My one and only commenter has asked why I haven't written about the announcement that Phish is retiring after this summer's tour, so I feel I should oblige.
If Phish doesn't want to play anymore, that's pretty much fine me. I do think it's somewhat draconian for the band to say to fans, this is the last concert we'll ever play. What's to prevent them from getting together and playing a tour every five years or so?
Personally, I've become less and less invested in Phish over the years, though they remain my favorite band. There two basic reasons: One, I just don't have the money to go to concerts across the country to see them play and Two, what they've been playing has made it less and less worth it for me to make that investment.
This isn't the time to write a huge encomium to Phish, to try to get everything in. But here's a short version.
In my view, Phish, which really hit their stride in 1990, topped out at their first major peak in 1994, which was the year I first saw them play.
I got in at the very end of the First Age of Phish, just as they were hitting the big-time. They were graduating from smaller venues like the Roseland Ballroom in NYC or the Warfield Theater in San Francisco -- 3,000 seat venues, typically theaters -- to 10,000 seat arenas. (Their growth, like that of the Dave Matthews Band, was explosive.) That winter their traditional New Year's Eve four-show run included their first appearance at Madison Square Garden on Dec. 30th (which became one of their homes during the NYE run) and a NYE show at the Boston Garden.
The years from 1990-1994 constituted a golden era that will never again be replicated. The band was hungry, the fan base was exploding and their song list was still small enough (relatively - they never repeated any of their 60-plus songs two nights in a row) that they would crush you in the head with their best material any given night you happened into a concert.
After 1994 they added new material and new fans, began playing major venues and adjusted to their newfound status.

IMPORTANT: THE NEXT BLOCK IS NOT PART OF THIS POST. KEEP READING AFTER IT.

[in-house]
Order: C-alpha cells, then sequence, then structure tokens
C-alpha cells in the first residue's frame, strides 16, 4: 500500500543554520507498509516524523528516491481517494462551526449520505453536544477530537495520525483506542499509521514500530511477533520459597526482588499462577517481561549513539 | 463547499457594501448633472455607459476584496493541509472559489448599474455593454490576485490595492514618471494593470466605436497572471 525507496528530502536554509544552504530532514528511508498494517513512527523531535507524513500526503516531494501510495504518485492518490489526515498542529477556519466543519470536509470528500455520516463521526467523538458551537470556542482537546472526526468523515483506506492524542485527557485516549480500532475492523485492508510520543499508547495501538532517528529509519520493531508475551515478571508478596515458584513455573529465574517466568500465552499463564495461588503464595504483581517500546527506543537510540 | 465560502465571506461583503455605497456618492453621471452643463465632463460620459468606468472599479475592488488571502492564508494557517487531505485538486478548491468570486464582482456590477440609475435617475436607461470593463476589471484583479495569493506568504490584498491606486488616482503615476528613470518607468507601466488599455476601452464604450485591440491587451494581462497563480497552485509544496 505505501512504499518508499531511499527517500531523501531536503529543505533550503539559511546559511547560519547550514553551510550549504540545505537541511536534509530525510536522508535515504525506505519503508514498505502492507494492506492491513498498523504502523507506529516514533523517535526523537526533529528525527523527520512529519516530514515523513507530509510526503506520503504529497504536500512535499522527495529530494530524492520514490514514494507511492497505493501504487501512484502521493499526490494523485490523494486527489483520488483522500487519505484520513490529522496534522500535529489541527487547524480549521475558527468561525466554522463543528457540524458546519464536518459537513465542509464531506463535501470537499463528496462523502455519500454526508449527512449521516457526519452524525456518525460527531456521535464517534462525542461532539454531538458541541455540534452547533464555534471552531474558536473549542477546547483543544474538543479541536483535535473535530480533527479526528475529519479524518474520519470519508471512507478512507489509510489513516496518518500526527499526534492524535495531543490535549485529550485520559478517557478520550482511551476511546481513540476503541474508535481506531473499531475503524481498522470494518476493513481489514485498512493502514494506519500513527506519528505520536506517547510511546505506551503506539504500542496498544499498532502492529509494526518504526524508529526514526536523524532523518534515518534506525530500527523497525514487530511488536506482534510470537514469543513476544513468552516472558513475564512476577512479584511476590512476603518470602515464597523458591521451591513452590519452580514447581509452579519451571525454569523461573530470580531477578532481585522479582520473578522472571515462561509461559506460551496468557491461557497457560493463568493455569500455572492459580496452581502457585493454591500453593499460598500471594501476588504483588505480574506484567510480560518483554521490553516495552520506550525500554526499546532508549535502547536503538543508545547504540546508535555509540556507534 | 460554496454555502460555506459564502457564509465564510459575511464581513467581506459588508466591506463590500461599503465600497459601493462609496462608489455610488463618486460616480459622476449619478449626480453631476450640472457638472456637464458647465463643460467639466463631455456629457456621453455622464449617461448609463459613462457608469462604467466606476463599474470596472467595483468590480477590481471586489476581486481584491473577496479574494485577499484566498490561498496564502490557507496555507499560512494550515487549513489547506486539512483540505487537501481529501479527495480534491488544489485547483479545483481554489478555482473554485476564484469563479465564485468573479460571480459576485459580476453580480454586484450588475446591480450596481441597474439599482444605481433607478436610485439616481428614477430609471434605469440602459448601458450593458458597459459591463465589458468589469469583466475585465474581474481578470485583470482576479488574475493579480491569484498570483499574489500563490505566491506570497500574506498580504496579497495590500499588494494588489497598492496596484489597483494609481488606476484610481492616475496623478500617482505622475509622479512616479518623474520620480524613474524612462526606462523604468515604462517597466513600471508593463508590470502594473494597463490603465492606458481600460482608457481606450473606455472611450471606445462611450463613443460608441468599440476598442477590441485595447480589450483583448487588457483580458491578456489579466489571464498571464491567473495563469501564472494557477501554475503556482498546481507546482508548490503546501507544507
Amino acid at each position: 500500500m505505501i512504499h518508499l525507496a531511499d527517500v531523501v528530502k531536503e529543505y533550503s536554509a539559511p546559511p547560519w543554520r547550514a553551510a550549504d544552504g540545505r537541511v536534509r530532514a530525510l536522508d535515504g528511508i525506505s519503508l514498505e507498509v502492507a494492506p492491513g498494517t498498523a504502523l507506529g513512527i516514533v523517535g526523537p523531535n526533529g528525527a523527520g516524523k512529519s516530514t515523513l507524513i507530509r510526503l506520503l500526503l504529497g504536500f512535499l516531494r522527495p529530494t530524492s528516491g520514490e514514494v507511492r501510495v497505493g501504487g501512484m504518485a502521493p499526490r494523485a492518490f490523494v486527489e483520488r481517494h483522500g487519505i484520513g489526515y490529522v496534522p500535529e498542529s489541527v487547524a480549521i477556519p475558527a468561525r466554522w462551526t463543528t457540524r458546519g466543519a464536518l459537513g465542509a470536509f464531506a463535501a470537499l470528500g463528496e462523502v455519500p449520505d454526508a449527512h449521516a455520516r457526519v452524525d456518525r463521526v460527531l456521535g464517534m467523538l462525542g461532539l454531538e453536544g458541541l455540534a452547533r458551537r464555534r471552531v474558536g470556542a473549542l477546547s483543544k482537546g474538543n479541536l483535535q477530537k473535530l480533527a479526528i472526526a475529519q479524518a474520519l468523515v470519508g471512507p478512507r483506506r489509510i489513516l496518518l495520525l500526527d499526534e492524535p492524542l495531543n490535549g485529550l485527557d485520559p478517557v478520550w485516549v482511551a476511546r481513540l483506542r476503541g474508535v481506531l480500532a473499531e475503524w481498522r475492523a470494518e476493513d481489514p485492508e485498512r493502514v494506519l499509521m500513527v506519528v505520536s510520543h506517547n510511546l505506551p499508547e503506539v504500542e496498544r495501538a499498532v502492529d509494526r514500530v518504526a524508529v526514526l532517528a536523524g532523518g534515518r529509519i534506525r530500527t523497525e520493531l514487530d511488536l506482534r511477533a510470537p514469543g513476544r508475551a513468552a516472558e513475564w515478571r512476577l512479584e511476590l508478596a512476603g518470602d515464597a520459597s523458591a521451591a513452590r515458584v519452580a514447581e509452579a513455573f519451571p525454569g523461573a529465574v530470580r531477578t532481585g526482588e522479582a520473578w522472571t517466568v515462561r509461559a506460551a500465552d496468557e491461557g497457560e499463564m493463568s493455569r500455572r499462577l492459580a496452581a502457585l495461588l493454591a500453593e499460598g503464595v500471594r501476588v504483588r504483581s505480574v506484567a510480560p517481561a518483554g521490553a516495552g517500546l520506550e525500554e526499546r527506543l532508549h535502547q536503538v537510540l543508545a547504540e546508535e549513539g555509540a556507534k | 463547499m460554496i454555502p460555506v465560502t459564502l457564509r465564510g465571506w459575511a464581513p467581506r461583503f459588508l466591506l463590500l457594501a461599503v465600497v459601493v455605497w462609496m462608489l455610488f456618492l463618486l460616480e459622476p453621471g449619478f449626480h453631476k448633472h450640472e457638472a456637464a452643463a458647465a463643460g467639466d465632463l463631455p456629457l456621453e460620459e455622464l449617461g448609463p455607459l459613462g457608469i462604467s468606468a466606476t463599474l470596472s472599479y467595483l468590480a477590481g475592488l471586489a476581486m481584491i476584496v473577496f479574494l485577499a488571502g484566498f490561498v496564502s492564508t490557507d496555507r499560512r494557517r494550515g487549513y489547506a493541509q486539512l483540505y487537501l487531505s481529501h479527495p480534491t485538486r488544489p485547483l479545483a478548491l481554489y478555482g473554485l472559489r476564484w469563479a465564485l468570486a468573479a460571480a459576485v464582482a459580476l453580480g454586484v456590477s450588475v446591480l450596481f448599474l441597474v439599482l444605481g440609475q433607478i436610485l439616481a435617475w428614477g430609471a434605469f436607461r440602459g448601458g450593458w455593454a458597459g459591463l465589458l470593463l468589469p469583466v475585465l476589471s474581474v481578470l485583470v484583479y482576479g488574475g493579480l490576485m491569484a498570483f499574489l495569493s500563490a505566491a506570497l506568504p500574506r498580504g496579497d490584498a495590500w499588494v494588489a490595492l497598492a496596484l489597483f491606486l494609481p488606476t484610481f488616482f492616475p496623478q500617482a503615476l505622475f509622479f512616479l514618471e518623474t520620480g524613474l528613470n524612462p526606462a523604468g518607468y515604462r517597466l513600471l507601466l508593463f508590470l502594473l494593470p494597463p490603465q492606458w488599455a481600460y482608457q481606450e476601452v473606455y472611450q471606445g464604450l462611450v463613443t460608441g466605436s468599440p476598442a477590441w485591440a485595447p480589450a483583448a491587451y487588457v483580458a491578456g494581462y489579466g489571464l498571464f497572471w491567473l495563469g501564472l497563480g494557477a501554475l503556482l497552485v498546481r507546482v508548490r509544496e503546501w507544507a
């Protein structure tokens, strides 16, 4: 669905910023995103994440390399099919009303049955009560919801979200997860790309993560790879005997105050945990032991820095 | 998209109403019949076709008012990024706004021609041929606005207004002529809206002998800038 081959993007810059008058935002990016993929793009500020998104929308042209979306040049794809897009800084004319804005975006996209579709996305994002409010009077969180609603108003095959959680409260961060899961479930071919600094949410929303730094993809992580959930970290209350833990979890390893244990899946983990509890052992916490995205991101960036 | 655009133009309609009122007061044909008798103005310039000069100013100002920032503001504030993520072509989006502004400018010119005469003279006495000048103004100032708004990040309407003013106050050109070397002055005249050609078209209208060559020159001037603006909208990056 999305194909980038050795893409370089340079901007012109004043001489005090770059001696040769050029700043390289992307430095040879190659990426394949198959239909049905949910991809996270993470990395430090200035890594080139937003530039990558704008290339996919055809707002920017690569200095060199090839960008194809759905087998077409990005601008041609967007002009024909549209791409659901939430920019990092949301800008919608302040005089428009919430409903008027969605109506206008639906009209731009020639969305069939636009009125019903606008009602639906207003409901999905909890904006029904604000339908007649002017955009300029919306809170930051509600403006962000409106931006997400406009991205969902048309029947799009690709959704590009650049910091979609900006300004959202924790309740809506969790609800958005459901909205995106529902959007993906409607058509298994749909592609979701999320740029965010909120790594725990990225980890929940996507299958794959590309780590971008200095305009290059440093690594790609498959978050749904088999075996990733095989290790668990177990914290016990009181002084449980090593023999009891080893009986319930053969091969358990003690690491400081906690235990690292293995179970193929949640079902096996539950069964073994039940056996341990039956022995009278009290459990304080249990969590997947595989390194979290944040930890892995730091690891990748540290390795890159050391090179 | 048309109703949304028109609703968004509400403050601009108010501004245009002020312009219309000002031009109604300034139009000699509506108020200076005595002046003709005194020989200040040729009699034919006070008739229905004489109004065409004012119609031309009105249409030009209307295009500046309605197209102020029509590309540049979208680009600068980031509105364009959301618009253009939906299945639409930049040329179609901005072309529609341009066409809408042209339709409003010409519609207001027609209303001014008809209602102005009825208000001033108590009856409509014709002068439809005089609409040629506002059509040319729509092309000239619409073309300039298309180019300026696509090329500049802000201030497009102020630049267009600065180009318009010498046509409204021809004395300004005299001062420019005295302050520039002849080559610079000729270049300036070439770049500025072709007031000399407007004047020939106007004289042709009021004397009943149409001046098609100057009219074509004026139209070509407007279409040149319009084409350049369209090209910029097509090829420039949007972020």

Phish struggled to find a new sound in 1995 and 1996, with Trey Anastasio famously adding a drum kit to his onstage setup so that, during jams, he could submerge himself in the sound of the band and allow the other players more equal footing. Though Phish still kicked ass in its major shows (the New Year's run, Halloween, the festivals in Maine) including the NYE on 12/31/95 that ranks among the best concerts I've ever seen, some of the in-between shows were lackluster, as the band worked out its onstage difficulties.
The search that included that somewhat clumsy method paid off in 1997, when Phish hit its stride with a new, more groove-oriented sound that borrowed a lot from electronic music. Unfortunately, I had graduated from college and no longer had the ability to go see them play, so I missed out on much of that groundbreaking year.
That sound has pretty much reigned until this point, up through their hiatus beginning in 2000 and since they've come back.
The problem for me is that their setlists have become clogged with songs I just don't like, including: Waste, Limb by Limb, Wading in the Velvet Sea, Meatstick ... that's all I can recall off the top of my head.
Meanwhile, some of their best songs have gone downhill, seemingly having run their course, including: Possum, Down with Disease, You Enjoy Myself and Harry Hood.
There are the rare crowd pleasers that have gotten better with age, such as 2001 and Bathtub Gin.
Trey's solo on You Enjoy Myself used to be one of the peak experiences you could expect from any Phish show (Eleven days ago was the 10-year anniversary of one of the great Phish shows of all time, 6/11/94 at Red Rocks, which included a legendary You Enjoy Myself). But I haven't heard him solo on that song since 1999, when the solo was dropped from the jam section of the song, which began to sound like too many of their jams, a slow-moving, amorphous funk that generally went on too long.
I tend to agree with Trey that Phish's music has gotten a little stale. While they've added some great new songs and covers to their repertoire, and the setlists have improved since the dog days of 1996 and 1998, Phish has struggled under the burden of finding ways to breathe new life into songs that they have played backwards and forwards, inside and out, and stretched to the breaking point.
Personally, I've enjoyed Trey's solo shows a bit more than the Phish shows I've seen recently, because the music is so much fresher.
Phish will still kick your ass on any given night, and their cover of "Jungle Boogie" from the New Year's Run last year, which they probably learned how to play five minutes before going on stage, demonstrated their awesome capability for invention, but on the whole I can understand why Trey in particular felt that this particular vehicle for musical expression had run its course.
For those who might be tempted to playa hate on Phish, by the way, take a look at these photos of rapper Jay-Z performing with the band the other night at Keyspan Park in Brooklyn and remember that Kid Rock, a friend of Trey's, has also bestowed his unique credentials upon this socalled hippie jam band.